Skip to main content

Employer Fined $12,000 for Defaulting on Foreign Domestic Worker's Salary

16 July 2014

  1. A 51-year-old Singaporean employer, Razalee Bin Rasdi (Razalee), was convicted in the State Courts yesterday of failing to pay salaries amounting to $7,450.40 to his foreign domestic worker (FDW), as required under the Work Permit Conditions1.
  2. Razalee also did not maintain a proper salary payment record to document the monthly salaries paid to his FDW. He was further convicted of illegal employment, as he continued to employ his FDW after the Work Permit was revoked by the Ministry of Manpower (MOM) due to levy default.
  3. In total, Razalee faced 23 charges under the Employment of Foreign Manpower Act (EFMA) (Chapter 91A):

    • Six charges for non-payment of salary (Fine $2,000 per charge)

    • One charge for failure to maintain a proper salary record (Fine $1,000)

    • One charge for illegal employment against the accused (Fine $8,000)

    • The remaining 15 charges were taken into consideration for the purpose of sentencing
  4. Razalee was fined a total of $21,000 (in default 105 days’ imprisonment) by the Court. MOM has also barred him from hiring FDWs.

    Case Details
  5. On 11 June 2013, Razalee’s Indonesian FDW, Umi Kholifah, lodged a complaint with MOM that her employer had not been paying her salary. Investigations revealed Razalee failed to pay his worker in full for her employment from February 2010 to May 2013, and the arrears amounted to $7,450.40.
  6. Additionally, Razalee infringed the Work Permit Conditions by failing to maintain a proper record of the monthly salary paid to the FDW. During investigations, he was unable to produce any record showing the breakdown of salary payments.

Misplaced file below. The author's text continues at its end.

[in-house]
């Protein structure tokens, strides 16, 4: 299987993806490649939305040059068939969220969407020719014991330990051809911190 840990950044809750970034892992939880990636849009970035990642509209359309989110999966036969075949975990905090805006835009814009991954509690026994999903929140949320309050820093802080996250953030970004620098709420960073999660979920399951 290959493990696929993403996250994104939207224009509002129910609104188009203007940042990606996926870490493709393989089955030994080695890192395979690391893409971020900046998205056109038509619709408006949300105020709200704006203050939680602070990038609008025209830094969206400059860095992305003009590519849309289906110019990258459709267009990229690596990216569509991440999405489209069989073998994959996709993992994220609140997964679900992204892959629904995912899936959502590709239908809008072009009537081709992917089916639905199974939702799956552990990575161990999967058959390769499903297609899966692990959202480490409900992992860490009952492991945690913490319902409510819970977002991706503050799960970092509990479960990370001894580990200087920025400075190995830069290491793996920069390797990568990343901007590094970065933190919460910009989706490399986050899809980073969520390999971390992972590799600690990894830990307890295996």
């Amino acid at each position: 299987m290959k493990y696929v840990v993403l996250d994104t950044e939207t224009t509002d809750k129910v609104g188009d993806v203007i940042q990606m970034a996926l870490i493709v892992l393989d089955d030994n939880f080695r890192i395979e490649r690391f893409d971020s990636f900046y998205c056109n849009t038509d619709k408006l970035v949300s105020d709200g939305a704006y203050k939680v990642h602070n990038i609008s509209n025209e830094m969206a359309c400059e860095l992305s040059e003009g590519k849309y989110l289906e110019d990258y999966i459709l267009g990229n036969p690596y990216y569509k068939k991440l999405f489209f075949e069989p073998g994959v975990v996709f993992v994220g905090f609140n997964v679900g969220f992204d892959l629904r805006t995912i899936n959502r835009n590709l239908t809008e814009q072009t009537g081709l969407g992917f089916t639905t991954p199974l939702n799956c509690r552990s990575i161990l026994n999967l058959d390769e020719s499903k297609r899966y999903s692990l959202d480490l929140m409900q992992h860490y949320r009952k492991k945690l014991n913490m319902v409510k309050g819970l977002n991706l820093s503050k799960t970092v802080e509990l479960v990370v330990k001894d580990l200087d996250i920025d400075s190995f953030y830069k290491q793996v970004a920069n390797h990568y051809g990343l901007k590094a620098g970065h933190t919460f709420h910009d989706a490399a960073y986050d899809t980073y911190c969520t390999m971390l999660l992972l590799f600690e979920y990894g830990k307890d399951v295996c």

7. Razalee also defaulted on his monthly FDW levy payments, which led to the revocation of his FDW’s Work Permit on 1 February 2012. Although Razalee was aware that the Work Permit for his FDW had been revoked, he continued to employ her to perform household chores at his residence without a valid work pass until May 2013, and thus committed an illegal employment offence.
  8. The FDW is now placed with a new employer. Razalee paid the salary arrears in full to her after the case was brought before the State Courts.

    MOM takes Errant FDW Employers to Task
  9. In a similar case on 8 April 2014, a 34-year-old FDW employer, Rafidah Bte Rahmat, pleaded guilty to 16 charges for failure to pay salaries amounting to $2,944.67 to her FDW, and to a charge of failure to maintain a proper salary record. She was fined a total of $7,000 (in default five weeks’ imprisonment), for the five charges that the prosecution proceeded on. The FDW has since been paid the salaries owed to her.
  10. In the first-half of 2014, three employers were convicted of not paying their FDWs’ salaries. In 2013 and 2012, five and 12 employers were convicted of the same offence respectively, and were fined up to $7,000.

    Employers Must Pay FDWs’ Salaries Promptly
  11. FDW employers must ensure prompt payment of salaries to their FDWs at least once every month. Employers who fail to do so commit an offence under Section 22(1)(a) of the EFMA, and shall be liable, upon conviction, to a fine of up to $10,000 and / or imprisonment of up to 12 months. In addition, employing foreigners without valid work passes is an illegal employment offence under Section 5(1) of the EFMA, and offenders can be fined a minimum of $5,000 up to $30,000, and/or imprisonment of up to 12 months.
  12. MOM often receives requests for assistance with recovery of salary from FDWs whose salaries are "safe kept" by their employers. This practice often creates misgivings and disputes. Employers should refrain from "safekeeping" in part or full the salaries of their workers. Employers should also maintain a record of the monthly salary paid to their FDWs and obtain the written acknowledgement of their workers.

1 The employer shall pay the salary due to the foreign employee not later than seven days after the last day of the salary period.